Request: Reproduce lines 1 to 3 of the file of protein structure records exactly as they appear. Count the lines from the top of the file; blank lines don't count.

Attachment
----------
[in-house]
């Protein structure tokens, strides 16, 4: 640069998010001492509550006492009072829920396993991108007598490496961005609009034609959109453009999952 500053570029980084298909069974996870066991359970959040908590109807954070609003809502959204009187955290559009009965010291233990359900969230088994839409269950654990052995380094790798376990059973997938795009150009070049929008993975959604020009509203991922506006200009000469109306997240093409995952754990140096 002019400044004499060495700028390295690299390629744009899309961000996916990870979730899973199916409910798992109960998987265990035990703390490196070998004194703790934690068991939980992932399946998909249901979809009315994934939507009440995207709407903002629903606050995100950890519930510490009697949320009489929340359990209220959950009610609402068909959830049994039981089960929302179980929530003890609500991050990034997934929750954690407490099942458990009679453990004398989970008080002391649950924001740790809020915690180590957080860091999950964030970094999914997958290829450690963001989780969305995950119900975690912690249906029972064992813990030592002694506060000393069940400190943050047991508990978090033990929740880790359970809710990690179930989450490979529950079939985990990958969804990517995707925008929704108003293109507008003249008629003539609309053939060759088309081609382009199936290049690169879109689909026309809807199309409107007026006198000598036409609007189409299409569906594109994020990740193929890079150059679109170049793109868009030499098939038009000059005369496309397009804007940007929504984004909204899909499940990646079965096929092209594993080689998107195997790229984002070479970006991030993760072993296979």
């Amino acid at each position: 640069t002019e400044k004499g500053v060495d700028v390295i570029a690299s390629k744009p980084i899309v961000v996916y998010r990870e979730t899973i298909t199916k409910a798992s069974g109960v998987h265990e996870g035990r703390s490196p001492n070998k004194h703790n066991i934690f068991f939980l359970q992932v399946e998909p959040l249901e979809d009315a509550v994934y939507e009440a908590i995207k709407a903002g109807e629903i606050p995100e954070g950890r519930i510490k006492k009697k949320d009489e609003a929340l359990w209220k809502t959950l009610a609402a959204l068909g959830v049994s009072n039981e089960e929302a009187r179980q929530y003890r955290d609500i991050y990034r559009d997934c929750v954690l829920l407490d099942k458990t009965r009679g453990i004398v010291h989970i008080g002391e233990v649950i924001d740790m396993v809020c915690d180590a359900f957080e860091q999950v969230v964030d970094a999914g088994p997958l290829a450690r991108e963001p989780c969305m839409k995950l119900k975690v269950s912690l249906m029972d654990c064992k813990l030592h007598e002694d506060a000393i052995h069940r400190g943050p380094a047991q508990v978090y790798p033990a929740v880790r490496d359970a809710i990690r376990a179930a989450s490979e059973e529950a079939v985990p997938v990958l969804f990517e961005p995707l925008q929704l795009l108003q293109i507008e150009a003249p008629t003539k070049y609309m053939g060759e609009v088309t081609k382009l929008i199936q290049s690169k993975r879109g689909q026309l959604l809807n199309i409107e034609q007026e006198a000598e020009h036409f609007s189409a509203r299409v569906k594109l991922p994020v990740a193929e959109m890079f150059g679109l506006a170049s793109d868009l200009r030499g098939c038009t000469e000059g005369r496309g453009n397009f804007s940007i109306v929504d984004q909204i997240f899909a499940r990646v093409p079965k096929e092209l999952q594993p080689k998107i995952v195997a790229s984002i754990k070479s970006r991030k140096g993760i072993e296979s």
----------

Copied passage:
[in-house]
């Protein structure tokens, strides 16, 4: 640069998010001492509550006492009072829920396993991108007598490496961005609009034609959109453009999952 500053570029980084298909069974996870066991359970959040908590109807954070609003809502959204009187955290559009009965010291233990359900969230088994839409269950654990052995380094790798376990059973997938795009150009070049929008993975959604020009509203991922506006200009000469109306997240093409995952754990140096 002019400044004499060495700028390295690299390629744009899309961000996916990870979730899973199916409910798992109960998987265990035990703390490196070998004194703790934690068991939980992932399946998909249901979809009315994934939507009440995207709407903002629903606050995100950890519930510490009697949320009489929340359990209220959950009610609402068909959830049994039981089960929302179980929530003890609500991050990034997934929750954690407490099942458990009679453990004398989970008080002391649950924001740790809020915690180590957080860091999950964030970094999914997958290829450690963001989780969305995950119900975690912690249906029972064992813990030592002694506060000393069940400190943050047991508990978090033990929740880790359970809710990690179930989450490979529950079939985990990958969804990517995707925008929704108003293109507008003249008629003539609309053939060759088309081609382009199936290049690169879109689909026309809807199309409107007026006198000598036409609007189409299409569906594109994020990740193929890079150059679109170049793109868009030499098939038009000059005369496309397009804007940007929504984004909204899909499940990646079965096929092209594993080689998107195997790229984002070479970006991030993760072993296979």
């Amino acid at each position: 640069t002019e400044k004499g500053v060495d700028v390295i570029a690299s390629k744009p980084i899309v961000v996916y998010r990870e979730t899973i298909t199916k409910a798992s069974g109960v998987h265990e996870g035990r703390s490196p001492n070998k004194h703790n066991i934690f068991f939980l359970q992932v399946e998909p959040l249901e979809d009315a509550v994934y939507e009440a908590i995207k709407a903002g109807e629903i606050p995100e954070g950890r519930i510490k006492k009697k949320d009489e609003a929340l359990w209220k809502t959950l009610a609402a959204l068909g959830v049994s009072n039981e089960e929302a009187r179980q929530y003890r955290d609500i991050y990034r559009d997934c929750v954690l829920l407490d099942k458990t009965r009679g453990i004398v010291h989970i008080g002391e233990v649950i924001d740790m396993v809020c915690d180590a359900f957080e860091q999950v969230v964030d970094a999914g088994p997958l290829a450690r991108e963001p989780c969305m839409k995950l119900k975690v269950s912690l249906m029972d654990c064992k813990l030592h007598e002694d506060a000393i052995h069940r400190g943050p380094a047991q508990v978090y790798p033990a929740v880790r490496d359970a809710i990690r376990a179930a989450s490979e059973e529950a079939v985990p997938v990958l969804f990517e961005p995707l925008q929704l795009l108003q293109i507008e150009a003249p008629t003539k070049y609309m053939g060759e609009v088309t081609k382009l929008i199936q290049s690169k993975r879109g689909q026309l959604l809807n199309i409107e034609q007026e006198a000598e020009h036409f609007s189409a509203r299409v569906k594109l991922p994020v990740a193929e959109m890079f150059g679109l506006a170049s793109d868009l200009r030499g098939c038009t000469e000059g005369r496309g453009n397009f804007s940007i109306v929504d984004q909204i997240f899909a499940r990646v093409p079965k096929e092209l999952q594993p080689k998107i995952v195997a790229s984002i754990k070479s970006r991030k140096g993760i072993e296979s």